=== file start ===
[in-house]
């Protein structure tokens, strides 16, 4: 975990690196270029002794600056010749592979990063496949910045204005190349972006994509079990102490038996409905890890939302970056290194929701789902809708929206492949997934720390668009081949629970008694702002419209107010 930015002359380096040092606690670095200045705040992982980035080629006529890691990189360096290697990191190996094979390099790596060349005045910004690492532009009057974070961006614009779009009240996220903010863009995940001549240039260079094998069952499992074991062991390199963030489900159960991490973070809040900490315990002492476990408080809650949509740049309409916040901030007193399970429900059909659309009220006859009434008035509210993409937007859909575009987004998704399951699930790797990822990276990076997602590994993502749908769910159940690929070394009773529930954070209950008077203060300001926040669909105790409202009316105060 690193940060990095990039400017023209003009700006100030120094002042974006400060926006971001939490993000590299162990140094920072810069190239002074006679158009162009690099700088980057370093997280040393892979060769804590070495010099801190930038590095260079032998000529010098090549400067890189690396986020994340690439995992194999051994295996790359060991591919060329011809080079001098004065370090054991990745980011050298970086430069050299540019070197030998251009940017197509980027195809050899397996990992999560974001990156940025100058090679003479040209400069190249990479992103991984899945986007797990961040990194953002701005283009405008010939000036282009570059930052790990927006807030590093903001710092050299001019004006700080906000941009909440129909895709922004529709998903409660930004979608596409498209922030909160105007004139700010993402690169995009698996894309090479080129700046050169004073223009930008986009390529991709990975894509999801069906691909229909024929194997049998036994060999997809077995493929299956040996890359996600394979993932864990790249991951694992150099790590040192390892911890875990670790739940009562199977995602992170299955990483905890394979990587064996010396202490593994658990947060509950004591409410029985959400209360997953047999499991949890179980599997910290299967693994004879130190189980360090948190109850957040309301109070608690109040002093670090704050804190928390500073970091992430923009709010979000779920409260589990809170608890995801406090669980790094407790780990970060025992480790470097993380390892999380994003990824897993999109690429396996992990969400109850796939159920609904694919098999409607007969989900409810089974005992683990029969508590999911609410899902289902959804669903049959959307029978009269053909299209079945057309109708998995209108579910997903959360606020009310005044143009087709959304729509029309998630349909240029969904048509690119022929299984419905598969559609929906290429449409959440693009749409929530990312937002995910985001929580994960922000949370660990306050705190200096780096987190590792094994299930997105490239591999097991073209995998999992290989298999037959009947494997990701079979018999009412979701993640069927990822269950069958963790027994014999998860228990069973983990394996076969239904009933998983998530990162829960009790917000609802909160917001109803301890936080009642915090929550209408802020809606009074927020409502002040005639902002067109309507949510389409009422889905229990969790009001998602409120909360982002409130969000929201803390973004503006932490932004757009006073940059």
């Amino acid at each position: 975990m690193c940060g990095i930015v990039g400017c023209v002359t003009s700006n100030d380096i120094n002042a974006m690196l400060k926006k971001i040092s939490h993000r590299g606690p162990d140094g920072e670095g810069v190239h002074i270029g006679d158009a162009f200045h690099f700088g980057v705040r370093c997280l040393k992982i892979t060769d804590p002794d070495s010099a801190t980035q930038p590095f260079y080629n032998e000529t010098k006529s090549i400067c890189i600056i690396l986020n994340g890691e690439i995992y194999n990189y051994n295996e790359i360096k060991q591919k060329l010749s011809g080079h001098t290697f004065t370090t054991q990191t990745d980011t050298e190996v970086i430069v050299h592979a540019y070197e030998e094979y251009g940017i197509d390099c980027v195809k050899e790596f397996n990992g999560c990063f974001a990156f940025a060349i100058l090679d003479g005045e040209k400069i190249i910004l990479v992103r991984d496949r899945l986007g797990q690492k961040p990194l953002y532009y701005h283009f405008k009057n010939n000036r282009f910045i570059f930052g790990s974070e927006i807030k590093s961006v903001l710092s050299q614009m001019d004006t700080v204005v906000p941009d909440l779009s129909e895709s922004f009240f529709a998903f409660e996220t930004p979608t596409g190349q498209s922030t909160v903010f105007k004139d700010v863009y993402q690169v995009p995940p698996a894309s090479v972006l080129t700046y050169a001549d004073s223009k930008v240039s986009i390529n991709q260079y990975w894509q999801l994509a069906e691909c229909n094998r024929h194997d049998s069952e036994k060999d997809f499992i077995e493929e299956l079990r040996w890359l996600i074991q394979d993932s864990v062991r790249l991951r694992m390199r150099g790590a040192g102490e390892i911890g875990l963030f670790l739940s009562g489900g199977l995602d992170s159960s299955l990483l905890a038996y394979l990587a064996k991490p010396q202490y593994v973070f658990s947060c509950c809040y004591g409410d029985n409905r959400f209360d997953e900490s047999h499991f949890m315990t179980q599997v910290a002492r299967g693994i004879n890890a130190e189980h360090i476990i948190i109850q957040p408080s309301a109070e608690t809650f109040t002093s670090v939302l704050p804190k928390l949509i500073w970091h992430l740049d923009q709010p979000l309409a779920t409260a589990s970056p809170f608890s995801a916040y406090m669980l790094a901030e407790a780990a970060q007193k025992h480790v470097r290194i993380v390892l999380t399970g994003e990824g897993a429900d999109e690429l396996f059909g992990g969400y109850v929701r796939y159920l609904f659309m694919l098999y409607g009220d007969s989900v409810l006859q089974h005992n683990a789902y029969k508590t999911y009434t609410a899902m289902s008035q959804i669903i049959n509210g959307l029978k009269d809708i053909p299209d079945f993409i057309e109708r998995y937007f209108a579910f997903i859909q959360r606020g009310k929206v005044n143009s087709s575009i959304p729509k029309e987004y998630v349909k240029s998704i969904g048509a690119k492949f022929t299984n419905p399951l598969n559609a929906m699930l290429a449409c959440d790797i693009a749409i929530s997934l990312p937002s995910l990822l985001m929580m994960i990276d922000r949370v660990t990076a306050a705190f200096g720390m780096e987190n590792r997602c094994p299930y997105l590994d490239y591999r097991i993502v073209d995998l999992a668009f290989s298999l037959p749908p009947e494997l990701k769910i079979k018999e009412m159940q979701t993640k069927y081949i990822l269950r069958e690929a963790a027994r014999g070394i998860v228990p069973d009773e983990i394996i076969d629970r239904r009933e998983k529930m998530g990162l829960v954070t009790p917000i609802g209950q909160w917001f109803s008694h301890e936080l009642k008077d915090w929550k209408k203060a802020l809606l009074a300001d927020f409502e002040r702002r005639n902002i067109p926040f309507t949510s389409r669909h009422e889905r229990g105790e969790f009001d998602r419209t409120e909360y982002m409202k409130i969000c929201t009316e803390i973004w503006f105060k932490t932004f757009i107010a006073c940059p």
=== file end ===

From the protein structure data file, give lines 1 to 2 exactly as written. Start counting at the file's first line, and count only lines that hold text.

[in-house]
């Protein structure tokens, strides 16, 4: 975990690196270029002794600056010749592979990063496949910045204005190349972006994509079990102490038996409905890890939302970056290194929701789902809708929206492949997934720390668009081949629970008694702002419209107010 930015002359380096040092606690670095200045705040992982980035080629006529890691990189360096290697990191190996094979390099790596060349005045910004690492532009009057974070961006614009779009009240996220903010863009995940001549240039260079094998069952499992074991062991390199963030489900159960991490973070809040900490315990002492476990408080809650949509740049309409916040901030007193399970429900059909659309009220006859009434008035509210993409937007859909575009987004998704399951699930790797990822990276990076997602590994993502749908769910159940690929070394009773529930954070209950008077203060300001926040669909105790409202009316105060 690193940060990095990039400017023209003009700006100030120094002042974006400060926006971001939490993000590299162990140094920072810069190239002074006679158009162009690099700088980057370093997280040393892979060769804590070495010099801190930038590095260079032998000529010098090549400067890189690396986020994340690439995992194999051994295996790359060991591919060329011809080079001098004065370090054991990745980011050298970086430069050299540019070197030998251009940017197509980027195809050899397996990992999560974001990156940025100058090679003479040209400069190249990479992103991984899945986007797990961040990194953002701005283009405008010939000036282009570059930052790990927006807030590093903001710092050299001019004006700080906000941009909440129909895709922004529709998903409660930004979608596409498209922030909160105007004139700010993402690169995009698996894309090479080129700046050169004073223009930008986009390529991709990975894509999801069906691909229909024929194997049998036994060999997809077995493929299956040996890359996600394979993932864990790249991951694992150099790590040192390892911890875990670790739940009562199977995602992170299955990483905890394979990587064996010396202490593994658990947060509950004591409410029985959400209360997953047999499991949890179980599997910290299967693994004879130190189980360090948190109850957040309301109070608690109040002093670090704050804190928390500073970091992430923009709010979000779920409260589990809170608890995801406090669980790094407790780990970060025992480790470097993380390892999380994003990824897993999109690429396996992990969400109850796939159920609904694919098999409607007969989900409810089974005992683990029969508590999911609410899902289902959804669903049959959307029978009269053909299209079945057309109708998995209108579910997903959360606020009310005044143009087709959304729509029309998630349909240029969904048509690119022929299984419905598969559609929906290429449409959440693009749409929530990312937002995910985001929580994960922000949370660990306050705190200096780096987190590792094994299930997105490239591999097991073209995998999992290989298999037959009947494997990701079979018999009412979701993640069927990822269950069958963790027994014999998860228990069973983990394996076969239904009933998983998530990162829960009790917000609802909160917001109803301890936080009642915090929550209408802020809606009074927020409502002040005639902002067109309507949510389409009422889905229990969790009001998602409120909360982002409130969000929201803390973004503006932490932004757009006073940059």